The Best of The Colbert Report ($19.99)
Nation, if you're already hunting down Stephen Colbert's latest book for those on your gift list who can't get enough of the sharply dressed popper of pomposity, plan on adding this single-disc collection of highlights from his Comedy Channel show. It's 175 minutes of bits, not full shows, moving so fast you'll want to pause frequently to give your zygomaticus minor muscle a rest. Full truthiness: Hard-core fans might wish for some extras, or lament the occasional lopped-off intro. But there's still plenty here, including Jane Fonda going all cougarlike and curling up in his lap. (Always fun, however rare, to see Colbert meet his match.) Guest "Papa Bear" Bill O'Reilly even gets into the spirit of the show and posits that his own Colbert-spoofed tough-guy persona is an act. "If you're an act," Colbert says plaintively, "then what am I?" Stephen, you're a folk hero.
The Adventures of Young Indiana Jones: Volume One ($129.99)
This George Lucas series chronicling the early days of his matinee hero is a real gem. The filmmaker shot these seven feature-length films on location around the world, from Kenya to Paris and China, dropping the young hero in and out of history – he meets everyone from Picasso to Freud and Theodore Roosevelt. Great family entertainment, a visual treat, loaded with interesting extras. Educational and fun.
Flight of the Conchords: The Complete First Season ($29.98)
Picture the Butabi brothers from the late-'90s cult movie "A Night at the Roxbury." Overlay Bob and Doug McKenzie, the dialect-mangling Canadian slackers from those old SCTV "Great White North" skits. Now dial back the shenanigans – slightly – and drop the deadpan, self-absorbed duo into New York, where they're folk musicians on a mission. Jermaine Clement and Bret McKenzie (no relation) are pals from New Zealand who lurch awkwardly through New York's scruffier neighborhoods, often shadowed by their (lone) fan. It takes a couple of episodes of this occasionally off-color HBO production for a viewer to key into its weird rhythms. Many 20-somethings will warm to it instantly. There are funny forays into song, and a wonderful band manager – a moonlighting Kiwi tourism official – who seems to have torn a page from Steve Carell's management book.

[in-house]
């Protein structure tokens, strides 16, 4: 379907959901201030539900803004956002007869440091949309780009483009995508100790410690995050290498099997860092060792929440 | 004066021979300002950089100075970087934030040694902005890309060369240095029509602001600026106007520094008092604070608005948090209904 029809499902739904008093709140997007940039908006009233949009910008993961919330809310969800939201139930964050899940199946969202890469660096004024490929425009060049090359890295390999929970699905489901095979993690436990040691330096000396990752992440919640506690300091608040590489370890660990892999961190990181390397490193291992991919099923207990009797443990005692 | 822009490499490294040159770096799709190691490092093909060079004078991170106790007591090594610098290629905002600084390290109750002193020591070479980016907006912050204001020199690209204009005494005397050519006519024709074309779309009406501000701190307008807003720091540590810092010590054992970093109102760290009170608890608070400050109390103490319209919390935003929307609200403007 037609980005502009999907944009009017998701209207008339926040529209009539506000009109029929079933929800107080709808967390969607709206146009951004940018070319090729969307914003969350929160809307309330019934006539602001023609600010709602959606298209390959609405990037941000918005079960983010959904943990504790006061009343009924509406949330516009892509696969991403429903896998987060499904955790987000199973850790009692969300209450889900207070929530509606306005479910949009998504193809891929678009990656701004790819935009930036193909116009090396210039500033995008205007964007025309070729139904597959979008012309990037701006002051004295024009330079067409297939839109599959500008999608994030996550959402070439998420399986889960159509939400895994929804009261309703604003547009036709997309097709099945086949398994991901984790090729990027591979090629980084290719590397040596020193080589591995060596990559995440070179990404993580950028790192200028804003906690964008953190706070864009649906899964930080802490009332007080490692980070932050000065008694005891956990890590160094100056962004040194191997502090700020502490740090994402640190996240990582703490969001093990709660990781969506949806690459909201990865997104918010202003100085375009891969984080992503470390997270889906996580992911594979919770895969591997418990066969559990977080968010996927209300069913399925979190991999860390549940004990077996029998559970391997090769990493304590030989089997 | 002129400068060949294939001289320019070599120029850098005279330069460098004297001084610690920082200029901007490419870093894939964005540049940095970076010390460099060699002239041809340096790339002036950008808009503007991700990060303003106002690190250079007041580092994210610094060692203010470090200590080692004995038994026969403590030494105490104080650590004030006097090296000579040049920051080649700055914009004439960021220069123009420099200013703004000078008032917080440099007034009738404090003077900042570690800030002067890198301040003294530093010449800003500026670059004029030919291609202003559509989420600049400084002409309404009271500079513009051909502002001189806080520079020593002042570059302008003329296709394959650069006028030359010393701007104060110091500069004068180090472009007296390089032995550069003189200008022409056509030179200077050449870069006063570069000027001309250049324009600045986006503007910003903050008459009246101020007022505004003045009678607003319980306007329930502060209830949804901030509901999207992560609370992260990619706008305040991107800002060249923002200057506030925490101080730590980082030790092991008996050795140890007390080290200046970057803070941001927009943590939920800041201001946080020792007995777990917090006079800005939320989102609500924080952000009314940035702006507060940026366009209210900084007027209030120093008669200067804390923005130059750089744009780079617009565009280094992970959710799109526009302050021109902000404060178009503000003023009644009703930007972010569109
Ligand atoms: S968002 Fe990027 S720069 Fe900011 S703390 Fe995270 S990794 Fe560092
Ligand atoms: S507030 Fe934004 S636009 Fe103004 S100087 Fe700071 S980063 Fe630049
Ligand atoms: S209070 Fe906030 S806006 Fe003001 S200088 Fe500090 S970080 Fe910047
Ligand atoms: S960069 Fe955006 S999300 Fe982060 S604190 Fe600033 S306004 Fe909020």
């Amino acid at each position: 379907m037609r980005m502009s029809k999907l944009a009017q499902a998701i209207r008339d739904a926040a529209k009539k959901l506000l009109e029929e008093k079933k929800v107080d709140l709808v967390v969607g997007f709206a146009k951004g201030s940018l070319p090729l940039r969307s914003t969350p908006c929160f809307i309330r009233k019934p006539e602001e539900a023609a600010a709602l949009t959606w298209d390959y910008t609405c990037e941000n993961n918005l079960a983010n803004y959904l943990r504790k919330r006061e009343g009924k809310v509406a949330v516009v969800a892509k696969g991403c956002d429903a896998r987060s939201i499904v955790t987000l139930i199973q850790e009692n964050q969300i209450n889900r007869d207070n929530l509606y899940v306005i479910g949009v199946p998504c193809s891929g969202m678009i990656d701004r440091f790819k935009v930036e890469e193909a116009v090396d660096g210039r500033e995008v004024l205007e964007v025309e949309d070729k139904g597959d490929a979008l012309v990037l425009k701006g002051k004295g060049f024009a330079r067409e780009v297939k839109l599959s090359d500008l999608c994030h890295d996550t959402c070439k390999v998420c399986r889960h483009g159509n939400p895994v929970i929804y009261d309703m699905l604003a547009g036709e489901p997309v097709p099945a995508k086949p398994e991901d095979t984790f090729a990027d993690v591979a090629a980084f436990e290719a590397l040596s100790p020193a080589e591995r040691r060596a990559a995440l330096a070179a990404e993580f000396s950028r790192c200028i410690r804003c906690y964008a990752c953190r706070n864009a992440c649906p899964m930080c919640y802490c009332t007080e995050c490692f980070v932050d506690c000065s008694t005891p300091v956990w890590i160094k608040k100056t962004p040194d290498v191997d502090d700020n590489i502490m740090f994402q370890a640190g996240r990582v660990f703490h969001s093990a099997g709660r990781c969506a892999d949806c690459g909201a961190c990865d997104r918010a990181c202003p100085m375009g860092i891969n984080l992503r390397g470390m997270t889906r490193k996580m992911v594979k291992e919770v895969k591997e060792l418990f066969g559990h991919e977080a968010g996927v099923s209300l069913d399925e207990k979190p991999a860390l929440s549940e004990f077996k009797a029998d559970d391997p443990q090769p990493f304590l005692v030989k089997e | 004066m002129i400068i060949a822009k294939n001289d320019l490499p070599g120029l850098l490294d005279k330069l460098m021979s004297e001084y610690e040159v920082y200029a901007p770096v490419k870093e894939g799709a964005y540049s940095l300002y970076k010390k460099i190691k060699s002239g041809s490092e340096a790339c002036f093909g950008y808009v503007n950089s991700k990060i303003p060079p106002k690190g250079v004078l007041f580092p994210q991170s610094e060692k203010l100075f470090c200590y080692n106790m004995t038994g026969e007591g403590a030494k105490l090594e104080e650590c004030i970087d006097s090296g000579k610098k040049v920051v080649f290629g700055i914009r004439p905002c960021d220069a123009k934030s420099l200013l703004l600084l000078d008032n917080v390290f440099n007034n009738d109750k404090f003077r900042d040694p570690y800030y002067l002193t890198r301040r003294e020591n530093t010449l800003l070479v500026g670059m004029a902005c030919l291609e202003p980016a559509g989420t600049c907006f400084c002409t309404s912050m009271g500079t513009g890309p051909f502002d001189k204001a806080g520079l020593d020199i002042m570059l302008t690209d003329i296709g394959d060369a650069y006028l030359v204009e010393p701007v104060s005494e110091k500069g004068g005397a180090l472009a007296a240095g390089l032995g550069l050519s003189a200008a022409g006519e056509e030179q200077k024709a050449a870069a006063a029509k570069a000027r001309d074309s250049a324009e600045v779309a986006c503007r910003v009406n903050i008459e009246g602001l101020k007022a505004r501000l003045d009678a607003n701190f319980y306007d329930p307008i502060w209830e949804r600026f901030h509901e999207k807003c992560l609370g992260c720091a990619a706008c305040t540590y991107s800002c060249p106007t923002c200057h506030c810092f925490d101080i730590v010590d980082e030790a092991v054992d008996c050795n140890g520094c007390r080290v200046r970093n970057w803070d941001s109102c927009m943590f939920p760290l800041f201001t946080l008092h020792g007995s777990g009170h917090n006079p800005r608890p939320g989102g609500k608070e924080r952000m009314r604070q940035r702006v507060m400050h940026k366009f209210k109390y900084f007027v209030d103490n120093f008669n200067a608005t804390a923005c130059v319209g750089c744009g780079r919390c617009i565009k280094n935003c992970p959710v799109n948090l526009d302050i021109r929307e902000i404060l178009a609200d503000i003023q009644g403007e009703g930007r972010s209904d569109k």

Planet Earth – The Complete BBC Series ($79.98)
These 11 episodes, shot in high definition, at a budget of some $25 million, represent a high-water mark in nature documentaries. The teams traveled the globe to 62 countries and 204 locations to capture ice, water, high mountains, deserts, forests, and savannahs. The American version was narrated by Sigourney Weaver; alas, is not as good. Make sure to look for the version narrated by Sir David Attenborough.
My So-Called Life: The Complete Series ($69.99)
Since "My So-Called Life" was canceled in 1995, after just one season, Claire Danes has gone on to have an indisputably successful acting career. But watching her as Angela Chase in this gratifying collection of the series' 19 episodes, it's hard not to feel it was Danes at her finest. She is luminescent and ordinary, muddling through adolescence with translucent skin, flame-colored hair, flannel shirts, and an equally angsty supporting cast of friends and parents. We're told in one of the special features that 13-year-old Danes was chosen over Alicia Silverstone for her innate ability to shift between beautiful and ordinary. Fittingly, the box looks like a journal, opening to reveal liner notes thick with photos and musings – including creator Winnie Holzman on where the show may have gone had it lasted – and a disc of extras with an older, tanner, blonder Danes.